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Page 12-A *Je*is} Fkrirfiair Friday. August 2. 1953 n PEPSI GOIA COMPANY BRINGS YOU the sugar-free cola with rewarding true cola taste! PATIO DIET COLA FIGURE EXPERT DEBBIE ORAKE says: 'GREATTO .g "THE REFRESHING YOUR WAIST!"J WAY TO STAY SLIM!" ;•>£ 'PATIO ft/ETCOLft' lii, :ittt I (..all'Mit .1 %  t wi l l "SUGAR-FREEONLY 1 CALORIE PER SERVING!" •REWARDING TRUE-COLA TASTE! % % % %  ^' & %  ,,.sr "Now you can satisfy that natural yearning for refreshment and still stay slim. New Patio Diet Cola contains only one calorie per serving. It's absolutely sugar-free, yet it tastes delicious. Gives you true-cola taste because it's made with true-cola ingredients by Pepsi-Cola Company. Try it today. It's the refreshing way to stay slim. Patio Diet Cola SUGAR mi ""^ DIET COLA mzssszmisssmtsmm On .. %  AVAILABLE AT YOUR DEALER'S NOW Or Call 635-6451 BOTTLED BY PEPSI-COIA BOTTLERS OF MIAMI. INC.. 1251 N.W. 36.h STREET. UNDER APPOINTMENT FROM PEPS.COLA COMPANY MY U Y.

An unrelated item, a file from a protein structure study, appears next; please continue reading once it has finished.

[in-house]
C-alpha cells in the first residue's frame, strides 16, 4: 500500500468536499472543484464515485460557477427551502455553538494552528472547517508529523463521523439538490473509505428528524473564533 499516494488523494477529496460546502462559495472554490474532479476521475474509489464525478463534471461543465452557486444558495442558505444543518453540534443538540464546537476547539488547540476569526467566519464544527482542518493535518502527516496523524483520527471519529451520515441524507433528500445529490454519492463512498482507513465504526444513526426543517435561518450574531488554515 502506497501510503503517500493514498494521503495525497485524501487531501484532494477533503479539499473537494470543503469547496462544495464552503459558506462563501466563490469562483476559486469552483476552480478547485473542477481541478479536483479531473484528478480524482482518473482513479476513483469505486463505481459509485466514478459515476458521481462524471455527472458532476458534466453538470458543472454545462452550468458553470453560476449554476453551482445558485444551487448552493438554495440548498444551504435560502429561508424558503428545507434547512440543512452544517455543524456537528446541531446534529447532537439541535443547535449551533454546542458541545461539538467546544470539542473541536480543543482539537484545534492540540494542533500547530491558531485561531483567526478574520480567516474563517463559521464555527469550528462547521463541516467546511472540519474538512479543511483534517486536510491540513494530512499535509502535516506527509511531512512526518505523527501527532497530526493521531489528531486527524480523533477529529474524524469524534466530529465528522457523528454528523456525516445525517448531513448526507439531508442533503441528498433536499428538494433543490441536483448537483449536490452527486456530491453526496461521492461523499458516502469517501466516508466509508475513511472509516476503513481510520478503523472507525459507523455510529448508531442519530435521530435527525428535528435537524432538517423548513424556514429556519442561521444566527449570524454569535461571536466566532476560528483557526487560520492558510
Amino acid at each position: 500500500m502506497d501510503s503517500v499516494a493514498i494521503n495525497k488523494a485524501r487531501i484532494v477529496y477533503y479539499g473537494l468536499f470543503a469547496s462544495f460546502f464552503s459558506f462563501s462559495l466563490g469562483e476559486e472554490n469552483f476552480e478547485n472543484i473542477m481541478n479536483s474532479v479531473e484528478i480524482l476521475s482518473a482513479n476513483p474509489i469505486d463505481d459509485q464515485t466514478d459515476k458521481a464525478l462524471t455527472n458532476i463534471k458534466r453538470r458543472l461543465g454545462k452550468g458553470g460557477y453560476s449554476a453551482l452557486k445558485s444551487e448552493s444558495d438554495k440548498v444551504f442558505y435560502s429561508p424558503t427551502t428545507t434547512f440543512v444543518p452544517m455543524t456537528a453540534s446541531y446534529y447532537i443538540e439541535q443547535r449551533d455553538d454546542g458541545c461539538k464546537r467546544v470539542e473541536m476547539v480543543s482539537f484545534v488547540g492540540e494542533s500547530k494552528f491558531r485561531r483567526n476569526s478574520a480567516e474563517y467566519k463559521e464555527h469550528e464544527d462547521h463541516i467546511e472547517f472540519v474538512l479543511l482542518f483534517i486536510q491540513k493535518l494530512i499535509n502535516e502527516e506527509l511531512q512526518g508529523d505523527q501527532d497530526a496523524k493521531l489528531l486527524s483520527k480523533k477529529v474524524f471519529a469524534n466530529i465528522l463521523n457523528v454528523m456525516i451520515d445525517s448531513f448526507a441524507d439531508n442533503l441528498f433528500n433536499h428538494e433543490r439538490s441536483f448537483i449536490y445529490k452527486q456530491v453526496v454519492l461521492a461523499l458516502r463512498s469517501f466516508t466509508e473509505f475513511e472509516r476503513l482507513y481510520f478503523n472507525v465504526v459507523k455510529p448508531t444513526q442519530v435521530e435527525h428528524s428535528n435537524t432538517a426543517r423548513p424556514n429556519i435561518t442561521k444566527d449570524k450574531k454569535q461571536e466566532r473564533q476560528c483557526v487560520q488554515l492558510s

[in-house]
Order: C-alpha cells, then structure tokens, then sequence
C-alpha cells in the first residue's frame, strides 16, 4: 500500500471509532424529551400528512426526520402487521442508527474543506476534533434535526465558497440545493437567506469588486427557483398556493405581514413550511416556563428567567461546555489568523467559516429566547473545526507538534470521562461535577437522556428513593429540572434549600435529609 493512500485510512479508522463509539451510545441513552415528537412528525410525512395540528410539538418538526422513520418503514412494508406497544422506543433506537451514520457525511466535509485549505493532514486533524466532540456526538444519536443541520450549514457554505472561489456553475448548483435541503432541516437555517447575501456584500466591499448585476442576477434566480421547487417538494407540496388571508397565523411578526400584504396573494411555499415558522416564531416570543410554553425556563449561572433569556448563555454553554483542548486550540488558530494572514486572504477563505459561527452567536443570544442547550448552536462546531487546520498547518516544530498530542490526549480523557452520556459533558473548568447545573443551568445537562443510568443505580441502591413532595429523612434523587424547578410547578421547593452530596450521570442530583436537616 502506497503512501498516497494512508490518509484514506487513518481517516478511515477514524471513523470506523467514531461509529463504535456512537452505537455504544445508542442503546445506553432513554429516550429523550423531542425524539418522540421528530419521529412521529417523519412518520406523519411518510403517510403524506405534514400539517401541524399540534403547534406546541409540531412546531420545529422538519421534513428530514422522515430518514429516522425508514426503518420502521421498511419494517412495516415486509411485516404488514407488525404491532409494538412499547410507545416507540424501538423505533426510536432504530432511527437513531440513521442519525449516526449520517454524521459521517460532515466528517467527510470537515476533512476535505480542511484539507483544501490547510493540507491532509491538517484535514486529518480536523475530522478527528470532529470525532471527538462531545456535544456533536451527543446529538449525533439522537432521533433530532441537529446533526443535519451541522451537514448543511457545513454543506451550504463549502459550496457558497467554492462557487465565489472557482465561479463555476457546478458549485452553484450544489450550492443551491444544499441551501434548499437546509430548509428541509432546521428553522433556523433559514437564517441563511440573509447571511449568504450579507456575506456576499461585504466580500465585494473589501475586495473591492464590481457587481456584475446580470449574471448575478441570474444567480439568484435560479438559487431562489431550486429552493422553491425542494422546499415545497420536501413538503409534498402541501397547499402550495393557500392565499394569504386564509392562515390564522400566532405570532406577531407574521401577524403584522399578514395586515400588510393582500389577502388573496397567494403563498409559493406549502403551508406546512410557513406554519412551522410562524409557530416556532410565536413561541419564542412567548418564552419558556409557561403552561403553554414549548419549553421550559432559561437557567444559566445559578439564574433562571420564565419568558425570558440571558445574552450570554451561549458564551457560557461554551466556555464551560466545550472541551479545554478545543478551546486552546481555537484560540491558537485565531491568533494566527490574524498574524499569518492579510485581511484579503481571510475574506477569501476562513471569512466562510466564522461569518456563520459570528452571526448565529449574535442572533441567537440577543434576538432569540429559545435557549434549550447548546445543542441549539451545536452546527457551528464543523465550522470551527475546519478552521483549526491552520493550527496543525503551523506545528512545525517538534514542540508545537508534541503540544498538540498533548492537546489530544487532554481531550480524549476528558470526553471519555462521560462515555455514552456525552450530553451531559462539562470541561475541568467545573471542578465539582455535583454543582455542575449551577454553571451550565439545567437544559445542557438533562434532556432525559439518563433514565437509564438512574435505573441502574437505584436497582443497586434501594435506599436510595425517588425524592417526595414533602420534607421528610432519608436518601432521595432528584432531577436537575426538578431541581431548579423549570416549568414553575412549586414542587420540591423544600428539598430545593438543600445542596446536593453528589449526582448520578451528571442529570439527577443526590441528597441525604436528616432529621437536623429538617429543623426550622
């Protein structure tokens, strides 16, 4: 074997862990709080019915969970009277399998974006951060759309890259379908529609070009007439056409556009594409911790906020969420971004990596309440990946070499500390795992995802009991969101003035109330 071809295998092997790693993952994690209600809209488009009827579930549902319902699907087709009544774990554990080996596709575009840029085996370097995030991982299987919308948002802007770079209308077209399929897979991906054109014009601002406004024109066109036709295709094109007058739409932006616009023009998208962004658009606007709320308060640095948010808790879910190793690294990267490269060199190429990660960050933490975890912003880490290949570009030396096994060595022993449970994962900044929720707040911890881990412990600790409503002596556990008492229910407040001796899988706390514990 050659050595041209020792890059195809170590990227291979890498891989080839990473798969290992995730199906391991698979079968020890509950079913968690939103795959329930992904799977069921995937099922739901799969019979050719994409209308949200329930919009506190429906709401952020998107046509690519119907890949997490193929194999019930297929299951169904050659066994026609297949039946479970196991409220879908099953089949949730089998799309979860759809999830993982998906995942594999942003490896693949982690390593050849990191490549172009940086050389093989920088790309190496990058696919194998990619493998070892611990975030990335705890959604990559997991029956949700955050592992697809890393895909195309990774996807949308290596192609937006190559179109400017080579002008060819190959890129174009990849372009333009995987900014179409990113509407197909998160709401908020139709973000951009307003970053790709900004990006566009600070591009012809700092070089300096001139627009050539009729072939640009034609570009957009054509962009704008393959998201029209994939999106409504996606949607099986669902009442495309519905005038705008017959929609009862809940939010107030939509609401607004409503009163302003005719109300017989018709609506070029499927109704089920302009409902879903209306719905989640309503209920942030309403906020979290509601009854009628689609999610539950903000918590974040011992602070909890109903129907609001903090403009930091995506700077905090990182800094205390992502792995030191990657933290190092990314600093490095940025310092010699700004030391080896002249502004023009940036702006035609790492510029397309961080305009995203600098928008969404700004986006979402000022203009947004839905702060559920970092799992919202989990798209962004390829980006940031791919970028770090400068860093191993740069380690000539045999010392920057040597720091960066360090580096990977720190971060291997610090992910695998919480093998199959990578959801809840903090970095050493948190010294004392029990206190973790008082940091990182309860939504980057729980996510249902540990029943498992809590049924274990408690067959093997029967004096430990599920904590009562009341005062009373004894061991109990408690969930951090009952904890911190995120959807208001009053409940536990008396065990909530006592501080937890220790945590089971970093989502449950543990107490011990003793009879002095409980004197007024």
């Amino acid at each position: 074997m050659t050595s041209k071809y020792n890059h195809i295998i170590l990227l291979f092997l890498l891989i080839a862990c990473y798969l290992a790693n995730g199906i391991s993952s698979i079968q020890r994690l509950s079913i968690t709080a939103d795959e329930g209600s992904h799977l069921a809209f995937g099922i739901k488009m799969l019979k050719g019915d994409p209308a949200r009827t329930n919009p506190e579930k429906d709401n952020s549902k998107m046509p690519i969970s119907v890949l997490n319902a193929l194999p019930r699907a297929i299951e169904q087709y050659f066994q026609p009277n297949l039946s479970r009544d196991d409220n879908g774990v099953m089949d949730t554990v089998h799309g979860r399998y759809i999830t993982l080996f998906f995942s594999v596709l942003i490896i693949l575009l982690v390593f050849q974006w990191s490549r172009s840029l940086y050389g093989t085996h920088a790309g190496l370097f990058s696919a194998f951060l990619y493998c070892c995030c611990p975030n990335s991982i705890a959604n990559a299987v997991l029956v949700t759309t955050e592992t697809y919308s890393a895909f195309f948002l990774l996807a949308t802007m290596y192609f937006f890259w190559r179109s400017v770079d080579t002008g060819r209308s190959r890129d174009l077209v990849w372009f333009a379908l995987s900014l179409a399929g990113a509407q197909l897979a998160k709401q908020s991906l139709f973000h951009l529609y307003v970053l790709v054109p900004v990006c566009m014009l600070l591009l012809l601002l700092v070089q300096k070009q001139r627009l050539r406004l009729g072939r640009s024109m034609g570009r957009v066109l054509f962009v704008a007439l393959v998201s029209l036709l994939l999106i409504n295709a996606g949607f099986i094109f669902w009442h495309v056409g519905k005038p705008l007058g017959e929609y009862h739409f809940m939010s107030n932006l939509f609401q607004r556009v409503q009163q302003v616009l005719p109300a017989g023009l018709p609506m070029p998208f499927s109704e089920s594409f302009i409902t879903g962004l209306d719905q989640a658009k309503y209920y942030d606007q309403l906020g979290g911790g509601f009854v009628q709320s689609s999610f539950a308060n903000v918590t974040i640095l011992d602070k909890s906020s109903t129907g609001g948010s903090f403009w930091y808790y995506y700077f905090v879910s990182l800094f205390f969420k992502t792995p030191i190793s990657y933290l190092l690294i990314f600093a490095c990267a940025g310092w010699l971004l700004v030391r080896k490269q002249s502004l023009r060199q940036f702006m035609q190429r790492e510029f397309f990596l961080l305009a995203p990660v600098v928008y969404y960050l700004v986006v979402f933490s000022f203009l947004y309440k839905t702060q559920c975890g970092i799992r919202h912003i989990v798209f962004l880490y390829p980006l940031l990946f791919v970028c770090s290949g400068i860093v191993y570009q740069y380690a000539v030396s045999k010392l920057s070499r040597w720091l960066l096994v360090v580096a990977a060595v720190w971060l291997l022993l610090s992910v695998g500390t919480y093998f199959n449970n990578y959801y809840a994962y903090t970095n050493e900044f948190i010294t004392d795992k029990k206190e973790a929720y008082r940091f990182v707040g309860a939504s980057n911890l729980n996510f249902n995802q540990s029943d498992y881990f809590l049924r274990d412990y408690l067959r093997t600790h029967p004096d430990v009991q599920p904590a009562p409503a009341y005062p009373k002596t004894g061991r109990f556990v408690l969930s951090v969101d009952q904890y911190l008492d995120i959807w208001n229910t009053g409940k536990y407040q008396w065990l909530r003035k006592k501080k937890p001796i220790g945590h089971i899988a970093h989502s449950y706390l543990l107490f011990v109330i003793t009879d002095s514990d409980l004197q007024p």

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<; w otnan s "World "dTewislri Floiridiaitu Miami. Florida. Friday. August 2. 1963 Section B Y Child Program Names Chief Mrs. Morris Skop (left) presents ceramic sculpture piece depicting a Rabbi and Bar Mitzvah boy to Mrs. Esther Yagoda, president of the Sisterhood at Beth Shirah. Beth Shirah Women Get Ceramic Sculpture Piece Mrs. Morris A. Skop. art in-•r ; I r in the Dadc County Pub-, ic School System, and director of! I hi Vrls and Crafts Department at Temple Beth Shirah. this week 1 True Sisters Will Celebrate Miami 43. United Order of True j, will celebrate at a meet.! •_ here Wednesday at the AlHotel. Mrs. Morris WeinITS will be chairman of the day. ted Order is a 115-year-old • ational organization. The meeting here will be in acnee with the organization's i that True Sisters and I hi riends gather together on the !ir-l Wednesday of every Au.ii-i presented a ceramic sculpture piece depicting a Rabbi and Bar Mitzvah boy to Mrs. Esther Yagoda. Sisterhood president of the Temple. The decorative piece will be used as a table decoration at Bar .Mitzvah Kiddush on the Sabbath. Another companion piece is being finished of a bride and groom to be used at the Kiddush Table during wedding celebrations. A number of Mrs Skop's pupils have won prizes at local art exhibits, and a show of 18 paintings sketched during a trip to Israel and Europe will be featured at new Temple Beth Shirah following dedication ceremonies on Sep*. 8. Mrs. Skop is the wife of Rabbi Morris A. Skop. of Beth Shirah. She is a graduate of the New York Academy of Design and the University of Miami. Mrs. Stanley Cohen has been appointed chairman of the county-wide committee for the early childhood development program ol the YM and YWHA of Greater Miami, it has been announced by A Budd Cutler. Mrs. Cohen is a past president of the PTA tor this program at the North County YMHA Branch. Other PTA chairmen are Mrs. Samuel Gordon, Miami Beach; Mrs. Roland Kohen, Miami Beach Branch; Mrs. Evan Katz. Southwest Branch; and Mrs. Sidney Roberts, North County Branch. Other members of the county committee include Mrs. Philip Samet, a past chairman, and Mrs. Solomon Kann, who has been appointed special projects chairman. The committee, which is responsible for the policy-making and MIS. STANLEY COHEN planning for four nurserj BCb >i programs conducted by the "Y" at different locations in • Da e County, has already begun meeting! to make plans for the coming year. Special consideration will be given to the need lor recruiting trained and skilled teachers. The committee will al>o undertake to interpret the program to the community through coffee meetings to be held in the homes ol various parents in the different areas. Plans are also underway for a family life education institute for parents of children under six. The four nursery schools are Conducted at Miami Branch. 450 SW 16th Ave.; Miami Beach Branch, 1536 Bay Rd.; North County Branch, 14036 NE 6th Ave.; ;-nd Southwest Branch. 7215 Coral Way. n J ALITE by ISABEL GROVE Rabbi and Mrs. Bernard ol Sarasota. visiting here Mrs. Shotcr's parents. Mr. iiNat Ktusch • The family reunion also in>:rth ay party at Chiplh Gablcj i Fleischer and his wife. left Morday for a trip to Europe who only recently built a ""in in South Miami, hopes I to his art collection in galleries ol England, France, Germany, Switzerland and the Netherlands Holding the home fires with their Phyllis 16 and Arthur %  his secretary, Carol NolThe trio are now doing %  circuit of the Eastern horse 1 • • Visiting Mr. and Mrs. Albert Zalka. 6881 Bay Dr., Miami. We twin beauties, Barbara and Sandra Wohl, 16, daughters of Mr and Mrs. Milton Wohl, of Saten Island, N.Y. ... The Wls, who have appeared on Bich television programs as "Naked City," will be here until they return up North in time for the opening of school *T>ile in Miami Beach, they're •ho visiting with their grandJUWiU, Mr. and Mrs. Irving %  Mil. of 2250 Bay Dr. Martha and Rudy Lobel. of Harbor House, have sent word <<> their friends, Mr. and Mrs. £*ank Burg, that Denmark, n and Norway are beauti•J,' 1 Now traveling through Europe, they'll be back in AuWftt in ti me to take up their busy schedule of activities at Beth Torah. i Three local couples, friends of long standing, are off on a Dying '.rip to Mexico, California. Las Vegas and New Orleans The trio will be celebrating 80 years of marriage during their month's tour They are Mr. and Mrs. Samuel Sommers. 30th anniversary; Mr. and Mrs. Louis Cohen. 25th adversary; and Mr. and Mrs. Leo Feiss. also mark iny their silver we ding Mr. and Mrs. Louis Wald. of Brooklyn, N.Y.. are here lor their tenth summer visit and staying at the Sterling Hotel Mrs. Wald. honorary vice president of the Mizrachi Women's Organization of America, is scheduled to address several Hitrachi chapters while in the Greater Miami area And Lou's listed in "Who's Who in World Jewry" and "Leaders in American Science" Last summer, the Walds made their fifth visit to Israel. • • • The Lester Reiners back home alter vacationing here—also at the Sterling %  %  Wig designer. Mrs. Frieda Kozini. mother of Ruth Regina. returned from Chicago several ago, where she visited with old friends and relatives Edith and Max R. Silver enjoving their trip Friends receiving cards from Gatlmburg. Tenn reporting their breakfast with Claire and Mike Gett.nger. oretime staffer with the Greater Miami Jewish Federation. YOUR BIG OPPORTUNITY TO SAVE ON FIELDCREST WHITE DURACALE SHEETS 72x108" twin flat, twin fitted bottom or foam fitted twin I 99 reg. 2.89 Sparkling white cotton percale Duracale sheets, woven 186 threads per square inch. All fitted bottom sheets have Fieldcrest s exclusive Lastic-Ease* corners. 81x108" double, reg. 3.29 2.39 double fitted, reg. 3.29 2.39 double foam, reg. 3.29 2.39 42x38' pillow case, reg 79c 69c V\any other sizes at similar savings. 108x122" king, reg. 6.98 king fitted, reg. 6.98 king foam, reg. 6.98 42x48' bolster case, reg. 1 09 6.49 6.49 6.49 99< DOMESTICS MIAMI (FOURTH FLOOR}. AISO DADEIAND, MIAMI BEACH. 163id STREET. FT IAUDEROAIE. WEST FALM BEACH. **' %  ""